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Old 09-13-2012, 07:04 PM   #1
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Lightbulb Medical Cruiser?

Hi! We're excited to start our dream...

Has anyone seen or heard of a medical cruiser? We will be an active non-profit group of women nurses who restore a large 30'-50' wooden boat then learn to safely operate it (without the help of our husbands Later, we will use it to take ill/disabled/elderly folks out on the water for cruises.

Ideally, we will receive a donated classic wooden boat for this purpose, or one that can be restored by our team and get it floating within five years. We are hoping to incorporate wheelchair access. We'll also fit it for "skilled nursing" equipment for the needs of the participant(s).

Any experience, links, photos, hints or tips would be great for us to help get started. It's a LARGE undertaking that we are serious about. Any support is welcome.

Thanks!
Kirsten
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Old 09-14-2012, 05:05 AM   #2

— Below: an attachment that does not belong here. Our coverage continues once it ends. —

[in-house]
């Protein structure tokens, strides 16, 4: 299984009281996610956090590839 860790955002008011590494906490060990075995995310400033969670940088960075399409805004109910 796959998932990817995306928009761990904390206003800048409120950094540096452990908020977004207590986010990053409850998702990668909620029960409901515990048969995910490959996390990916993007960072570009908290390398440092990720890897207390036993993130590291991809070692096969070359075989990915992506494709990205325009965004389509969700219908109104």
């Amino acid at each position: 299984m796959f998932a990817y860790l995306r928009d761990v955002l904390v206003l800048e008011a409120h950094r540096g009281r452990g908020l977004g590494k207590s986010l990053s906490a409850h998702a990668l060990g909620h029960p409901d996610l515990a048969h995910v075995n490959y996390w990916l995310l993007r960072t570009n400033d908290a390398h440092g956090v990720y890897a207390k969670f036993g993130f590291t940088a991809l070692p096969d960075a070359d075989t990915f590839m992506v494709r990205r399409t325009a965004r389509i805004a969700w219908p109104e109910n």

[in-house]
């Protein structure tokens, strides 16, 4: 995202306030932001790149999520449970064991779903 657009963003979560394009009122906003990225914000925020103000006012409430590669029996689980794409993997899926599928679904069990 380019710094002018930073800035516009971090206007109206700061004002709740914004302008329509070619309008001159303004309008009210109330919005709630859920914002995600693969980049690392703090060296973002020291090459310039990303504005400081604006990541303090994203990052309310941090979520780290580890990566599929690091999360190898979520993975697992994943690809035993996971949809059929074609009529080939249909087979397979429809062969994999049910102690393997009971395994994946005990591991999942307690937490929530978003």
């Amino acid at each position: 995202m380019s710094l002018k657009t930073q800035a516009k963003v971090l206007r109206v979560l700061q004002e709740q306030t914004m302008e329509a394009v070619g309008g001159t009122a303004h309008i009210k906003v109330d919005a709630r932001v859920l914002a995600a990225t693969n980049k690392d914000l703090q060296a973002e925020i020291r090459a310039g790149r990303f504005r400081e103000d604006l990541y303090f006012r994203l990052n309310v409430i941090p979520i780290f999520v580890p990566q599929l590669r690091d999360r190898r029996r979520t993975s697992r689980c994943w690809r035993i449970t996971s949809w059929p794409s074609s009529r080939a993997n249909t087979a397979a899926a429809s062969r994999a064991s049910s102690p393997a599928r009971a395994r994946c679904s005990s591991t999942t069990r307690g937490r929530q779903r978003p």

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Hi, Kirstin,

Welcome aboard--look around at the forums and ask questions where you have them.

Romantic thought you've got there--however, realize that nobody's going to give you a boat worth having and that the effort of getting a boat into good shape for the sort of business you're talking about is pretty heavy duty; if you come up with a good strategic plan for your endeavor, be realistic about what you're doing, you might get good sponsorship and find yourself able to be self sustaining.

Do any of you sail? Do any of you already have the appropriate licenses for such a (charter) venture? Have you been involved with any of the (numerous) charities that already exist to take people out sailing (underpriv. children, ill people, returning vet's from the war...and so on)?

Fair winds,
Brenda
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Old 09-14-2012, 06:40 AM   #3
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I agree with Red, no one will donate a good boat. Then you have the problem of getting an old timber boat into survey, with the additional insurance requirement of equipping it for people who are in poor health. Wheelchair access for a 70'er will be a challenge, for a 30'er impossible. Just imagine getting someone in a chair from the cockpit to the cabin sole...and finding space for toilet and shower facilities. Tough!